Borneo is the 3rd largest island in the world. It is home to some of the richest natural resources in the world, including plants and animals, fish and birds, minerals and metals, and oil and gas.
The seas around Borneo are home to some of the most diverse marine life found on the planet and divers love the enormous and fascinating sea life in the Sulawesi Sea. The jungles of Borneo are South East Asia’s last and one of the world’s largest and most diverse first growth rain forests. Towering 200 year old teak forests are home to one of the largest orangutan populations in the world and to other endangered species such as the pygmy elephant, the clouded leopard and the Sumatran rhino. In addition, scientists are discovering on average more than 10 new species per year in Borneo. And below its surface lie enormous reserves of energy and mineral resources including oil and gas, gold, copper, nickel, iron ore and coal, all of which are already significantly exploited on commercial scale.
Indonesia, Malaysia and Brunei share political control of Borneo. Indonesia controls approximately 75% of the island’s 750,000 square kilometers, with Malaysia controlling around 24% and Brunei 1%. The Indonesian part of Borneo is known locally as Kalimantan, divided into four provinces (Timor or East, Barat or West, Selatan or South and Tengah or Central). Malaysian Borneo lies to the north of the island and is divided into the states of Sabah and Sarawak. Brunei is the smallest of the political entities on Borneo, occupying an area in the northern central coast line of Borneo.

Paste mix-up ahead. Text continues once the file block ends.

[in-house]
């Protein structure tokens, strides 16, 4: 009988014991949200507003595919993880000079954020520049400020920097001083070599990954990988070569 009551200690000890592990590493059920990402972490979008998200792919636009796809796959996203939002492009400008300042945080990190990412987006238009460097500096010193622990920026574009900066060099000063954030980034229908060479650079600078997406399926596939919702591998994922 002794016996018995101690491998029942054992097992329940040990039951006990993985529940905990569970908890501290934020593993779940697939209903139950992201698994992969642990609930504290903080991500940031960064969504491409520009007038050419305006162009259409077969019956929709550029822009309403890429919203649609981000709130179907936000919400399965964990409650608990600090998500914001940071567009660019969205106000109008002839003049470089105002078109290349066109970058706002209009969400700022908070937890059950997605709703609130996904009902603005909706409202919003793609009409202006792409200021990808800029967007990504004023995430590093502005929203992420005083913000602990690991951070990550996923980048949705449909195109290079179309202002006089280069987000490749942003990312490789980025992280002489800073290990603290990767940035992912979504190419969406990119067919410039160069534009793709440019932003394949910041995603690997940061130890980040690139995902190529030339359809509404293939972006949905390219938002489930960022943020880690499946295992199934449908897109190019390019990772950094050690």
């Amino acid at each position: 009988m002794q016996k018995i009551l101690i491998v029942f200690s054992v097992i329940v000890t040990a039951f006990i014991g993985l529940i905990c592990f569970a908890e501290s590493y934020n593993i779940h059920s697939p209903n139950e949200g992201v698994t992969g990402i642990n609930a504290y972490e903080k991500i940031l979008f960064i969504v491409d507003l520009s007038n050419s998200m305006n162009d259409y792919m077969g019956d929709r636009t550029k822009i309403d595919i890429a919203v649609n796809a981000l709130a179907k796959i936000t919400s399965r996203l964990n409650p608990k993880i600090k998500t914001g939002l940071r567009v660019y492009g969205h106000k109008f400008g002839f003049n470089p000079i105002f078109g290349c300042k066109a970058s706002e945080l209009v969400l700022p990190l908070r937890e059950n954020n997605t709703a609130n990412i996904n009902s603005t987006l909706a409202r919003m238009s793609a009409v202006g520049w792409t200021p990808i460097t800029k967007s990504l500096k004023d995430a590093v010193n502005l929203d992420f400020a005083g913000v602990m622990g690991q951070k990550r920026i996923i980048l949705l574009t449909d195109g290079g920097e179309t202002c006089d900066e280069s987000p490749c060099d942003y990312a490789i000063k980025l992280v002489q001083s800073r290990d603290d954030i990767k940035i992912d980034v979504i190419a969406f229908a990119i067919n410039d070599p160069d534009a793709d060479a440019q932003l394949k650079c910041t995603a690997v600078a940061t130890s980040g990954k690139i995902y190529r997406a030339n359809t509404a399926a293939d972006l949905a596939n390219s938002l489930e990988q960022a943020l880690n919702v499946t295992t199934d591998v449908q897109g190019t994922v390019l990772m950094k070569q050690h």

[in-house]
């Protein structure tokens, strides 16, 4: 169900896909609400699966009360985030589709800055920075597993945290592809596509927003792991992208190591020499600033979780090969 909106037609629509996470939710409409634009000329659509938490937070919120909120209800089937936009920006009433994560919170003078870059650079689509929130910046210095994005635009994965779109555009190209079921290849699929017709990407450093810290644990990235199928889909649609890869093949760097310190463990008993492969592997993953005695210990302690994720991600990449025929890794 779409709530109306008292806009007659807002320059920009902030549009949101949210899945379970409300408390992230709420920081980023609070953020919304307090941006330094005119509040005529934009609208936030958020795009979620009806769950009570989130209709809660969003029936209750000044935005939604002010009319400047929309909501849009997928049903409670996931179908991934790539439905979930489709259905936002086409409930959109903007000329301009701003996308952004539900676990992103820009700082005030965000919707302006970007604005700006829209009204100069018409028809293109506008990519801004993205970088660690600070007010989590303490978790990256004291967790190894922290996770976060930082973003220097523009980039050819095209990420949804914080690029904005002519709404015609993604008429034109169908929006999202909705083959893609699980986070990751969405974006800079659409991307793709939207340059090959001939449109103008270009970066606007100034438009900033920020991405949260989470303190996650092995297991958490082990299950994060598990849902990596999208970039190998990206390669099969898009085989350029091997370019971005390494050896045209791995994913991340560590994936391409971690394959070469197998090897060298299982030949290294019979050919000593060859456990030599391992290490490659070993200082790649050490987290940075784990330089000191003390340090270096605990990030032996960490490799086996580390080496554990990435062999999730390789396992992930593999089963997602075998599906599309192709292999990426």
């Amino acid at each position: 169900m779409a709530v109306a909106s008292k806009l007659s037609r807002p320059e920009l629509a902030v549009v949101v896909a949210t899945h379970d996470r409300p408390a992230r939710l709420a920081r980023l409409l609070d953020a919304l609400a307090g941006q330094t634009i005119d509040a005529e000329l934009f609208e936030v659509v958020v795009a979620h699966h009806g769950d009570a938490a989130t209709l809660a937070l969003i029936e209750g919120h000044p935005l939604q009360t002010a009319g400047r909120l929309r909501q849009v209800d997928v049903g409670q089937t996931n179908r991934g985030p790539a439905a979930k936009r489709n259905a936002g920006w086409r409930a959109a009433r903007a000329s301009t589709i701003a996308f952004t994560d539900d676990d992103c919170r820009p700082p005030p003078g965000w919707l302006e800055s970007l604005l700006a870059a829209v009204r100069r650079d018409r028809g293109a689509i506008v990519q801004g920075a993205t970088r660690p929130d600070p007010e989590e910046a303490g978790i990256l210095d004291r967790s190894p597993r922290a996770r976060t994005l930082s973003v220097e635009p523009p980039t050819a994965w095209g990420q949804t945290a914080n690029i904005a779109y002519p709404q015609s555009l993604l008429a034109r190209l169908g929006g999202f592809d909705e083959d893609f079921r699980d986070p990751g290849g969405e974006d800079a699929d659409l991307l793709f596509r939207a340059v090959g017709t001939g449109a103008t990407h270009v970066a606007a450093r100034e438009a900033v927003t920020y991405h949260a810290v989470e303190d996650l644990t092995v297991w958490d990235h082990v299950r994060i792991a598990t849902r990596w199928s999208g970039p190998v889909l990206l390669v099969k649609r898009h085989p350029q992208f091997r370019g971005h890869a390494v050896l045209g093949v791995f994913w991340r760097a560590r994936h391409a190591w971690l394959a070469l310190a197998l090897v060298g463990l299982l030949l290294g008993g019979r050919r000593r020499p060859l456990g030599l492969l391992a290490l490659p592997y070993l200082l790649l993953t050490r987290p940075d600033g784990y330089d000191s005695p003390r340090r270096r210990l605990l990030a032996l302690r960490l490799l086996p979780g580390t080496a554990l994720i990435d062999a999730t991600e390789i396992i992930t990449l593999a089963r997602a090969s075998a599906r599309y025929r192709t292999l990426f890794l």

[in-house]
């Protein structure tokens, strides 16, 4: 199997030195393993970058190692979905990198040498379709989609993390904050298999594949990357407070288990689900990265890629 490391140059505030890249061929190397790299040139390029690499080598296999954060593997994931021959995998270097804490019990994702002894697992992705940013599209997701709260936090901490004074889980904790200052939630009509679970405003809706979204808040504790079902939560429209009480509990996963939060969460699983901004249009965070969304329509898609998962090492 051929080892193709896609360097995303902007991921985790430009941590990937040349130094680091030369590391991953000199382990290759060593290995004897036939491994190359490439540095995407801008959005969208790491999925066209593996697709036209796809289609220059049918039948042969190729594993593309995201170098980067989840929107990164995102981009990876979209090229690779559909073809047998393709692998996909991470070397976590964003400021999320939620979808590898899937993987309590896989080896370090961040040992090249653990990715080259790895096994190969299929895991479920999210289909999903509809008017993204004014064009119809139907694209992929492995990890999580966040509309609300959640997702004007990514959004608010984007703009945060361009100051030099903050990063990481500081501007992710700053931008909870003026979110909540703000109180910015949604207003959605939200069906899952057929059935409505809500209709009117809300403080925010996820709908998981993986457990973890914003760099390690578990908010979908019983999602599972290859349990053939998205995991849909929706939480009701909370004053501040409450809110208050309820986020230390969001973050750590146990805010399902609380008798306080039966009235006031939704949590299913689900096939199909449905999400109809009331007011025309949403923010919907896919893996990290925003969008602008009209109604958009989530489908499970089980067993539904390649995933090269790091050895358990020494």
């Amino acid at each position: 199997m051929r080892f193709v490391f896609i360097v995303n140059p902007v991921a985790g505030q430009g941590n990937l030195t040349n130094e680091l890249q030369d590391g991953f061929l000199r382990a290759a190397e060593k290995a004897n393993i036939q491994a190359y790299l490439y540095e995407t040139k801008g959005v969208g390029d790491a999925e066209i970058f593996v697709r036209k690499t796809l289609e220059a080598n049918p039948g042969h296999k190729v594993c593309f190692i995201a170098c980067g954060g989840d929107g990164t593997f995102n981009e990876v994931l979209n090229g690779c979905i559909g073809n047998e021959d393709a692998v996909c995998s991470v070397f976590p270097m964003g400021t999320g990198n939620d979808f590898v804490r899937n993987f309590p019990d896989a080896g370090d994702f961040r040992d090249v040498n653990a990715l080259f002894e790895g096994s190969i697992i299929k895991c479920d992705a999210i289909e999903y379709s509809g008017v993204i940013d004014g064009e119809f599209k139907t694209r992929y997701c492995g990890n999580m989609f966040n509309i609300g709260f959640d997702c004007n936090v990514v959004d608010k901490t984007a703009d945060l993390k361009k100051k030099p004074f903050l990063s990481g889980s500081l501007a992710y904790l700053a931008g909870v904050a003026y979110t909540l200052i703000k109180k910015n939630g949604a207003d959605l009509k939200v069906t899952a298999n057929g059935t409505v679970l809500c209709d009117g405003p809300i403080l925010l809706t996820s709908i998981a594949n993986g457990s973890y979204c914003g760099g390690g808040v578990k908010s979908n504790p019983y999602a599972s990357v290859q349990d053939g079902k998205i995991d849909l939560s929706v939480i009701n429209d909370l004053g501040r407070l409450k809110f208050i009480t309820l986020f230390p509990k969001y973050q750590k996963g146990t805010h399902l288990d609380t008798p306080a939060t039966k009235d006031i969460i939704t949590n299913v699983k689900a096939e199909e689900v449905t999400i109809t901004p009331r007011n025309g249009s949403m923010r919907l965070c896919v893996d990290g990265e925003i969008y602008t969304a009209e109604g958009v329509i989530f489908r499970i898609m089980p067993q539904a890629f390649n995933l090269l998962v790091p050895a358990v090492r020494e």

Borneo is home to approximately 18 million people. The population consists primarily of people from three ethnicities: the indigenous Dayak tribes people, the predominantly Muslim Malay people from peninsular Malaysia and Java, and the Chinese immigrants. Needless to say, many of the customs in Borneo are still quite foreign to westerners, and belief in local spirits inhabiting animate and inanimate objects is common. Any westerner coming into the area must be extremely sensitive to these cultural differences.
The majority of the population resides in urban centers in the coastal areas. The inland areas are mostly still to be developed, and it is in these often unexplored areas that some of the best natural resources can be discovered.